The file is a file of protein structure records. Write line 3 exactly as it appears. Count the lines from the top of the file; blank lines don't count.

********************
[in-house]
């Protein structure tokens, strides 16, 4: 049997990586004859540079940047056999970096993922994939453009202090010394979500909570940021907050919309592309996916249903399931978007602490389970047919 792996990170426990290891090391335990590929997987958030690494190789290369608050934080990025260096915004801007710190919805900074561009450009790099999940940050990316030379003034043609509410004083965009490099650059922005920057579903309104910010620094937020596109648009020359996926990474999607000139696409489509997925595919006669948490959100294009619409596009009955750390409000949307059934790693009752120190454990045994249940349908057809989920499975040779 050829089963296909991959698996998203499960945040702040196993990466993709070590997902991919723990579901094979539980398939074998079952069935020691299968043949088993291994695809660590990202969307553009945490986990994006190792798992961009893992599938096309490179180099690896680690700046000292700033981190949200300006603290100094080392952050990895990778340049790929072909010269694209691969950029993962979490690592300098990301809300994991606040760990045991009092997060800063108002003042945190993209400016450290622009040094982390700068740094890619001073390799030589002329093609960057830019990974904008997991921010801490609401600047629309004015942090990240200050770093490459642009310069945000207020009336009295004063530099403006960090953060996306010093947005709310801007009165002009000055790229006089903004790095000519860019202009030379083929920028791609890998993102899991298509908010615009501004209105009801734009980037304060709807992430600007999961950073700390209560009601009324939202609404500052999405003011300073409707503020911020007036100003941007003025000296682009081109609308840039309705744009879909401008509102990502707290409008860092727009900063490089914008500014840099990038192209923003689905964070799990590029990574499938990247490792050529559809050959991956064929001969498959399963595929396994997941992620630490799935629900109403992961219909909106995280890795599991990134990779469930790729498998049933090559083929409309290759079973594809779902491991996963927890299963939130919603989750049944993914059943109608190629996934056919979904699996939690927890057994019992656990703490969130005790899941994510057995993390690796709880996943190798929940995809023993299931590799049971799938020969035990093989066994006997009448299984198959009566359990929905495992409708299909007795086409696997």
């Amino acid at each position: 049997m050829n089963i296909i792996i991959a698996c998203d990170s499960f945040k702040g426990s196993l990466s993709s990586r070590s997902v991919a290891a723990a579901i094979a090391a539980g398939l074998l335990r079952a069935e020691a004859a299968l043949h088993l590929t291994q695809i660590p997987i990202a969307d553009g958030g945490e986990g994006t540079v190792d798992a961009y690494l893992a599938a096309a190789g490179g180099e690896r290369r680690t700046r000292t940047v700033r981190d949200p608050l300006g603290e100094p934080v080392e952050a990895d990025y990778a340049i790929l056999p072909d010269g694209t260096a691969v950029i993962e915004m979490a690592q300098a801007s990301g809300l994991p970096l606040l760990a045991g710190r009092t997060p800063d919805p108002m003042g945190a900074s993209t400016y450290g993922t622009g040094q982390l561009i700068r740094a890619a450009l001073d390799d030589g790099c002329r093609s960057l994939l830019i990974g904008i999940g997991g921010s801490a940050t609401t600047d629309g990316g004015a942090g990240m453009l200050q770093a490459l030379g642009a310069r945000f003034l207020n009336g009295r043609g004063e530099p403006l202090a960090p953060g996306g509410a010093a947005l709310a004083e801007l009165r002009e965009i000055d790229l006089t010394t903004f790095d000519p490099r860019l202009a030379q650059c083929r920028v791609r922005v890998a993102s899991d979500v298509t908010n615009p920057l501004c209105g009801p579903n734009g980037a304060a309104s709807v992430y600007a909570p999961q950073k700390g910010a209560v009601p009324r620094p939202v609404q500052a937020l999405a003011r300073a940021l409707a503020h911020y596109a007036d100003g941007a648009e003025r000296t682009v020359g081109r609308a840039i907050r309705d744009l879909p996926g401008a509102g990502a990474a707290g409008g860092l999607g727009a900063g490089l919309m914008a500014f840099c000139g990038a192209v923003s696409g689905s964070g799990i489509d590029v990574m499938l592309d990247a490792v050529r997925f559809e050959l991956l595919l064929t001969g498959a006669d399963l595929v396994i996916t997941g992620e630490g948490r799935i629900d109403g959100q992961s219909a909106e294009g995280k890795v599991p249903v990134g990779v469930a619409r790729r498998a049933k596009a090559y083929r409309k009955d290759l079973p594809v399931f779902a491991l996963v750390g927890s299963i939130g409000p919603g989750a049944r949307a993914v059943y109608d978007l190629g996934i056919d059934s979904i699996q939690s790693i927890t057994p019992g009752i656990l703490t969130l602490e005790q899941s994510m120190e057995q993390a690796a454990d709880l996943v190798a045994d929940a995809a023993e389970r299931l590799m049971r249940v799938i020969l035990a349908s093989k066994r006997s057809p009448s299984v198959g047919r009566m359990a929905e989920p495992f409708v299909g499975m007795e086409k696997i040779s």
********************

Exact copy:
């Amino acid at each position: 049997m050829n089963i296909i792996i991959a698996c998203d990170s499960f945040k702040g426990s196993l990466s993709s990586r070590s997902v991919a290891a723990a579901i094979a090391a539980g398939l074998l335990r079952a069935e020691a004859a299968l043949h088993l590929t291994q695809i660590p997987i990202a969307d553009g958030g945490e986990g994006t540079v190792d798992a961009y690494l893992a599938a096309a190789g490179g180099e690896r290369r680690t700046r000292t940047v700033r981190d949200p608050l300006g603290e100094p934080v080392e952050a990895d990025y990778a340049i790929l056999p072909d010269g694209t260096a691969v950029i993962e915004m979490a690592q300098a801007s990301g809300l994991p970096l606040l760990a045991g710190r009092t997060p800063d919805p108002m003042g945190a900074s993209t400016y450290g993922t622009g040094q982390l561009i700068r740094a890619a450009l001073d390799d030589g790099c002329r093609s960057l994939l830019i990974g904008i999940g997991g921010s801490a940050t609401t600047d629309g990316g004015a942090g990240m453009l200050q770093a490459l030379g642009a310069r945000f003034l207020n009336g009295r043609g004063e530099p403006l202090a960090p953060g996306g509410a010093a947005l709310a004083e801007l009165r002009e965009i000055d790229l006089t010394t903004f790095d000519p490099r860019l202009a030379q650059c083929r920028v791609r922005v890998a993102s899991d979500v298509t908010n615009p920057l501004c209105g009801p579903n734009g980037a304060a309104s709807v992430y600007a909570p999961q950073k700390g910010a209560v009601p009324r620094p939202v609404q500052a937020l999405a003011r300073a940021l409707a503020h911020y596109a007036d100003g941007a648009e003025r000296t682009v020359g081109r609308a840039i907050r309705d744009l879909p996926g401008a509102g990502a990474a707290g409008g860092l999607g727009a900063g490089l919309m914008a500014f840099c000139g990038a192209v923003s696409g689905s964070g799990i489509d590029v990574m499938l592309d990247a490792v050529r997925f559809e050959l991956l595919l064929t001969g498959a006669d399963l595929v396994i996916t997941g992620e630490g948490r799935i629900d109403g959100q992961s219909a909106e294009g995280k890795v599991p249903v990134g990779v469930a619409r790729r498998a049933k596009a090559y083929r409309k009955d290759l079973p594809v399931f779902a491991l996963v750390g927890s299963i939130g409000p919603g989750a049944r949307a993914v059943y109608d978007l190629g996934i056919d059934s979904i699996q939690s790693i927890t057994p019992g009752i656990l703490t969130l602490e005790q899941s994510m120190e057995q993390a690796a454990d709880l996943v190798a045994d929940a995809a023993e389970r299931l590799m049971r249940v799938i020969l035990a349908s093989k066994r006997s057809p009448s299984v198959g047919r009566m359990a929905e989920p495992f409708v299909g499975m007795e086409k696997i040779s």